Tetracyclic Aromatics Shaped Like a Four-Leaf Clover

Tetracyclic Aromatics Shaped Like a Four-Leaf Clover

Author: ChemistryViews.org

Aromatic molecules with more than three fused rings sharing a single “bridgehead” atom are challenging to create. This is due to a limitation of the central carbon atom, which can only be involved in up to three aromatic rings at once. Other elements, however, could, be used to create tetracyclic aromatic compounds.

Haiping Xia, Xiamen University and Southern University of Science and Technology, Shenzhen, both China, Hong Zhang, Xiamen University, and colleagues have synthesized a new class of tetracyclic aromatics with a metal atom at the center (general structure pictured). The team started from tricyclic osmium chloro complexes, which were converted to carbyne complexes of the type [M]≡C–R. A 1,3-dipolar cycloaddition with an azide then gave the desired tetracyclic compounds in yields up to 92 %, depending on the substituent at the azide.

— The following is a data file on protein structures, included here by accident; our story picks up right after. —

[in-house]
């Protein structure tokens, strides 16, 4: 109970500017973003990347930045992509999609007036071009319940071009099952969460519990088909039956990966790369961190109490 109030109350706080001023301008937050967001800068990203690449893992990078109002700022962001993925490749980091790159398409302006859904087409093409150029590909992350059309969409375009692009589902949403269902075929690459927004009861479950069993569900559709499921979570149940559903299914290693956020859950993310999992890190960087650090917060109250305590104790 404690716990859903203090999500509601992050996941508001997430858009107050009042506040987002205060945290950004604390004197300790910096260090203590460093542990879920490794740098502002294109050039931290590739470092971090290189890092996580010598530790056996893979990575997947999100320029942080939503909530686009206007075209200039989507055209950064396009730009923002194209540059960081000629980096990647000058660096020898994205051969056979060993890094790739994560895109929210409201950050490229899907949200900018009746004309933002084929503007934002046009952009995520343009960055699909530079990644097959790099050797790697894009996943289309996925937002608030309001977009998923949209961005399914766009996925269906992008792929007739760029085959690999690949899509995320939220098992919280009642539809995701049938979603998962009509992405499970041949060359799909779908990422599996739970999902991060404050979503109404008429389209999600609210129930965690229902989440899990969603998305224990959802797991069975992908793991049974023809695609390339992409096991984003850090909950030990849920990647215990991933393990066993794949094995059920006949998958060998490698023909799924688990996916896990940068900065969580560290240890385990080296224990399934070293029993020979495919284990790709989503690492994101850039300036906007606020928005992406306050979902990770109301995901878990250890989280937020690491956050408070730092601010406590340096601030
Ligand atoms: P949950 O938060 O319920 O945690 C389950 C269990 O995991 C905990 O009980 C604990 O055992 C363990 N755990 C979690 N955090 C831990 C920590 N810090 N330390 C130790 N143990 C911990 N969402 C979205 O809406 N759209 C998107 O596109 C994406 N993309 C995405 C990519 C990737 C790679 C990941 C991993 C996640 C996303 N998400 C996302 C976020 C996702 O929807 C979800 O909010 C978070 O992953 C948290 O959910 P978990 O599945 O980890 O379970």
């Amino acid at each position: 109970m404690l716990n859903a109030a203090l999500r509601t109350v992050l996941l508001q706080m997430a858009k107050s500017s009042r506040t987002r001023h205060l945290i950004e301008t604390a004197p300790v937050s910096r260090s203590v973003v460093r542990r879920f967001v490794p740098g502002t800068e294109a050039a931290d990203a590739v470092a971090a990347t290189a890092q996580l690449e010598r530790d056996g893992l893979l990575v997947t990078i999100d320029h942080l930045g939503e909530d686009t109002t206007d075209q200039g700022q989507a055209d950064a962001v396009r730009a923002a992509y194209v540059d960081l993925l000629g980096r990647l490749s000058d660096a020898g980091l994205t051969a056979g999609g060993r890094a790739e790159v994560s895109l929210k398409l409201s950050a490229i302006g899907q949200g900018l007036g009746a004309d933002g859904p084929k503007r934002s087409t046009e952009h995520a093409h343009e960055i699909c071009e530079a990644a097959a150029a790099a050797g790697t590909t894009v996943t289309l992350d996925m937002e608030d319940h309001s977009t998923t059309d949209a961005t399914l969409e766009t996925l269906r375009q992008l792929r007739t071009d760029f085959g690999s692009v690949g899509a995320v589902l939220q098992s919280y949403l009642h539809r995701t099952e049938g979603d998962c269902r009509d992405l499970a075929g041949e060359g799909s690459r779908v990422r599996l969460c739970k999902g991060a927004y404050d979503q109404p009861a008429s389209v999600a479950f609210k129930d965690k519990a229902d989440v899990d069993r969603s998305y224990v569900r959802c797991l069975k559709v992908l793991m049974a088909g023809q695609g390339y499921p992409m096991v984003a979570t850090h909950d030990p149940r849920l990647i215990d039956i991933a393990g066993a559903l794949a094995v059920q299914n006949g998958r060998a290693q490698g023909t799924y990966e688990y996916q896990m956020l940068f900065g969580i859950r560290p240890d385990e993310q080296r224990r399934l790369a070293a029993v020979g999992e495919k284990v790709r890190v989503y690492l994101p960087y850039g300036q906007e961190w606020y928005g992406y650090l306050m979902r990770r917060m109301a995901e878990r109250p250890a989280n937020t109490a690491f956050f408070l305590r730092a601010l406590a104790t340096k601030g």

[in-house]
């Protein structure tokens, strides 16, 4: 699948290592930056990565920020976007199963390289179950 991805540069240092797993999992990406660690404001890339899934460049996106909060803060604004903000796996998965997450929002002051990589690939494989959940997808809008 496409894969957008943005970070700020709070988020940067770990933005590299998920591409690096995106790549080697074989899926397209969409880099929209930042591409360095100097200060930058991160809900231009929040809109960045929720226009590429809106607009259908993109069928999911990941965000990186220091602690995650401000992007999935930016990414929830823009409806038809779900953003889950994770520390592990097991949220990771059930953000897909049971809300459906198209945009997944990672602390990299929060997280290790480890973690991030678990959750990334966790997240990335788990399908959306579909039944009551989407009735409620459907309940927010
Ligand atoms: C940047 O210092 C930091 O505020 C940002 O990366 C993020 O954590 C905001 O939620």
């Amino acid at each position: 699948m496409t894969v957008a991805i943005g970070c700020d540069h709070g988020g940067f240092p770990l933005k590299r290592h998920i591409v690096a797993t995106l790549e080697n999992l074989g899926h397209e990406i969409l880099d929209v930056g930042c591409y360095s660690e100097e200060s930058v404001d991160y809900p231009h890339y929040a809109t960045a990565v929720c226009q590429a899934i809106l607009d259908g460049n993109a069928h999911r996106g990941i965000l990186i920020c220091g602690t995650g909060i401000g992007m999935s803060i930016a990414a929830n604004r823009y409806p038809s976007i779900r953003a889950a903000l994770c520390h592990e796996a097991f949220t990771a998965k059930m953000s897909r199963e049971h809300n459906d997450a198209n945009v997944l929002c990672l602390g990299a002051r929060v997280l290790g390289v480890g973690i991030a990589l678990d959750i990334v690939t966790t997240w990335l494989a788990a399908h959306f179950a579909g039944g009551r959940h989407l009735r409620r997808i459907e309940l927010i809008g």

The products are stable both in solution and in the solid state. The osmium center is coordinated in a pentagonal bipyramidal structure and serves as a common “bridgehead” for all four five-membered rings. The team performed density functional theory (DFT) calculations on model systems and found evidence for aromatic properties. According to the researchers, this would make the complexes the first examples of a transition metal center shared by four aromatic units simultaneously.






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